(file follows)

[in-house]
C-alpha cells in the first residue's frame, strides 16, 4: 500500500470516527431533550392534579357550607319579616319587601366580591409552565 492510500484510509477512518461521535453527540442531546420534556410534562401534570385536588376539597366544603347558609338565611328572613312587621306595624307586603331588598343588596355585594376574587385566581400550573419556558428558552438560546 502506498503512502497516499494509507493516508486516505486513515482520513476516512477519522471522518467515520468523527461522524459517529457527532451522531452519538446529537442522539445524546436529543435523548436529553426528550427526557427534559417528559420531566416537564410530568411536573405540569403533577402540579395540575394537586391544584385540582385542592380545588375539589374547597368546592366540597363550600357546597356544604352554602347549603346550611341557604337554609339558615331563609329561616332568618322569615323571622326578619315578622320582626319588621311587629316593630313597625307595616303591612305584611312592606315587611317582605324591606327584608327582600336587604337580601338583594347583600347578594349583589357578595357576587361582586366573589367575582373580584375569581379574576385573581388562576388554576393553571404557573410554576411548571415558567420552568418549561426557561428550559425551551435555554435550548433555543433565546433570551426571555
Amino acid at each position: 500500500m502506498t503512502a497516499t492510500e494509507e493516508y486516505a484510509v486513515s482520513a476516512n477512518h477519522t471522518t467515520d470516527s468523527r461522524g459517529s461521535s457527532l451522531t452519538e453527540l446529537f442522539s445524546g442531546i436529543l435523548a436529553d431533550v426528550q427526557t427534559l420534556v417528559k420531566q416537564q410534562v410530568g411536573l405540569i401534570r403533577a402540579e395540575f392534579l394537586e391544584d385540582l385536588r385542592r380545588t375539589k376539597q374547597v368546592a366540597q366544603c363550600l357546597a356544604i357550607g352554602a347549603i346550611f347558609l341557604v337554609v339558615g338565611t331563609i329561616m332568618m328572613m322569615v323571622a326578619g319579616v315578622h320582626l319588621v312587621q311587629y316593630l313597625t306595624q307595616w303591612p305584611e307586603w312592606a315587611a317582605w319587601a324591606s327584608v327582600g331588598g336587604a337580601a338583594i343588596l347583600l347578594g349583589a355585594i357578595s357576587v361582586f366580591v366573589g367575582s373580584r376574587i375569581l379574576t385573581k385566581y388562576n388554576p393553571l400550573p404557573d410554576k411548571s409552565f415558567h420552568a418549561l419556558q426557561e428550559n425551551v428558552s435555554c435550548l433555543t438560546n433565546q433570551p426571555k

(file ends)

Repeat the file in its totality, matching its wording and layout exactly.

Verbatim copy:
[in-house]
C-alpha cells in the first residue's frame, strides 16, 4: 500500500470516527431533550392534579357550607319579616319587601366580591409552565 492510500484510509477512518461521535453527540442531546420534556410534562401534570385536588376539597366544603347558609338565611328572613312587621306595624307586603331588598343588596355585594376574587385566581400550573419556558428558552438560546 502506498503512502497516499494509507493516508486516505486513515482520513476516512477519522471522518467515520468523527461522524459517529457527532451522531452519538446529537442522539445524546436529543435523548436529553426528550427526557427534559417528559420531566416537564410530568411536573405540569403533577402540579395540575394537586391544584385540582385542592380545588375539589374547597368546592366540597363550600357546597356544604352554602347549603346550611341557604337554609339558615331563609329561616332568618322569615323571622326578619315578622320582626319588621311587629316593630313597625307595616303591612305584611312592606315587611317582605324591606327584608327582600336587604337580601338583594347583600347578594349583589357578595357576587361582586366573589367575582373580584375569581379574576385573581388562576388554576393553571404557573410554576411548571415558567420552568418549561426557561428550559425551551435555554435550548433555543433565546433570551426571555
Amino acid at each position: 500500500m502506498t503512502a497516499t492510500e494509507e493516508y486516505a484510509v486513515s482520513a476516512n477512518h477519522t471522518t467515520d470516527s468523527r461522524g459517529s461521535s457527532l451522531t452519538e453527540l446529537f442522539s445524546g442531546i436529543l435523548a436529553d431533550v426528550q427526557t427534559l420534556v417528559k420531566q416537564q410534562v410530568g411536573l405540569i401534570r403533577a402540579e395540575f392534579l394537586e391544584d385540582l385536588r385542592r380545588t375539589k376539597q374547597v368546592a366540597q366544603c363550600l357546597a356544604i357550607g352554602a347549603i346550611f347558609l341557604v337554609v339558615g338565611t331563609i329561616m332568618m328572613m322569615v323571622a326578619g319579616v315578622h320582626l319588621v312587621q311587629y316593630l313597625t306595624q307595616w303591612p305584611e307586603w312592606a315587611a317582605w319587601a324591606s327584608v327582600g331588598g336587604a337580601a338583594i343588596l347583600l347578594g349583589a355585594i357578595s357576587v361582586f366580591v366573589g367575582s373580584r376574587i375569581l379574576t385573581k385566581y388562576n388554576p393553571l400550573p404557573d410554576k411548571s409552565f415558567h420552568a418549561l419556558q426557561e428550559n425551551v428558552s435555554c435550548l433555543t438560546n433565546q433570551p426571555k